Campus News

Office of Research selects Ehrlich, Morkos as 2023-24 Faculty Fellows

Faculty members Katie Ehrlich and Beshoy Morkos have been named as the Office of Research Faculty Fellows for 2023-24, and the pair will spend this year getting an up-close view at research administration at UGA.

The Office of Research piloted the Faculty Fellows Program last year as a way to train potential future leaders across its many areas of administrative responsibility. Now in full operation, the program allows for the selection of two full-time faculty who will be embedded within the Office of Research senior leadership team.

Eric Ferreira (Photo by Andrew Davis Tucker/UGA)

“If you’re interested in helping people meet their goals in terms of research, this is a good forum to do that. The university has a number of excellent resources, and there are emerging needs on campus,” said Eric Ferreira, associate professor in the Department of Chemistry, who served as the inaugural Faculty Fellow last year. “One example: The I-STEM buildings’ construction enabled a sequence of movements and renovation projects that are going to allow upgrades of facilities for many programs in the sciences.”

Katie Ehrlich (Photo by Jason Thrasher)

Ehrlich is an associate professor in the Behavioral and Brain Sciences Program in the Franklin College of Arts and Sciences Department of Psychology. Her research focuses on how children’s social experiences shape their mental and physical health.

“I’m excited to learn more about how the Office of Research supports the entire research enterprise,” Ehrlich said, “from developing large interdisciplinary grant proposals to executing those projects once those grants are awarded.”

Beshoy Morkos (Submitted photo)

Morkos is an associate professor in the College of Engineering whose research group focuses on developing computational representation and reasoning using model-based approaches to support complex system design and manufacturing.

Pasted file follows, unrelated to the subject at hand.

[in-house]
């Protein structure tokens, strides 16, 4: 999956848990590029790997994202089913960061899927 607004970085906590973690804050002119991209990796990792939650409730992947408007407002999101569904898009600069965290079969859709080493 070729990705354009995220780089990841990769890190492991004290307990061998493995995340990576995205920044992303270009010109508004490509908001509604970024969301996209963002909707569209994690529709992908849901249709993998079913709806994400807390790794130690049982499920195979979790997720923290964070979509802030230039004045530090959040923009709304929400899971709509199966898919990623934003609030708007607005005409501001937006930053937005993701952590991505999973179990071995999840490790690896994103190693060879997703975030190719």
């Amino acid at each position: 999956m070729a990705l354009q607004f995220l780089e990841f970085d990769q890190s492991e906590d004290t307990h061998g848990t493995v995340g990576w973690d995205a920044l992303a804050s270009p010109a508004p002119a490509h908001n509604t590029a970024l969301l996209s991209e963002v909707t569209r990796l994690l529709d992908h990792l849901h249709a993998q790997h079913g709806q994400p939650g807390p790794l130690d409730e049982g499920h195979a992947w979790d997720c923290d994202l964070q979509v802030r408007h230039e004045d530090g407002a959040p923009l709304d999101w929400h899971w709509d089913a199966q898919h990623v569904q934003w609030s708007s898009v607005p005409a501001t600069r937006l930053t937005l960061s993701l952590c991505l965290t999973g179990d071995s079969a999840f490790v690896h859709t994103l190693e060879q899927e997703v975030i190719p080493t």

Ehrlich began the program this fall. Morkos won’t formally begin until next spring but has already engaged as well. The pair hope the program will equip them with administrative capabilities to pursue larger, more complex efforts like large-team collaborations.

“Pursuing fundamental research solely within disciplinary domains has become inadequate, as the complexity of problems has surpassed the capacity of individual academic fields,” Morkos said. “This program will provide me with an opportunity to learn the intricate system that underpins our research pursuits by offering valuable insights into the fundamental mechanisms and governing principles operating behind the scenes.”

Morkos said he is excited about using his Faculty Fellow experience to equip himself with the necessary skills and operational understanding to lead large research initiatives, interface with industry, and mentor junior faculty.

Meanwhile Ferreira said the program broadened his perspective on how a university operates, as he was exposed to new stakeholders around campus, trying to leverage resources to help capitalize on opportunities between different units.

“Sometimes understanding more about the different research programs on campus gives you an opportunity to learn how you might strike up collaborations or see how other people are thinking about challenges at the forefront of their fields,” Ferreira said.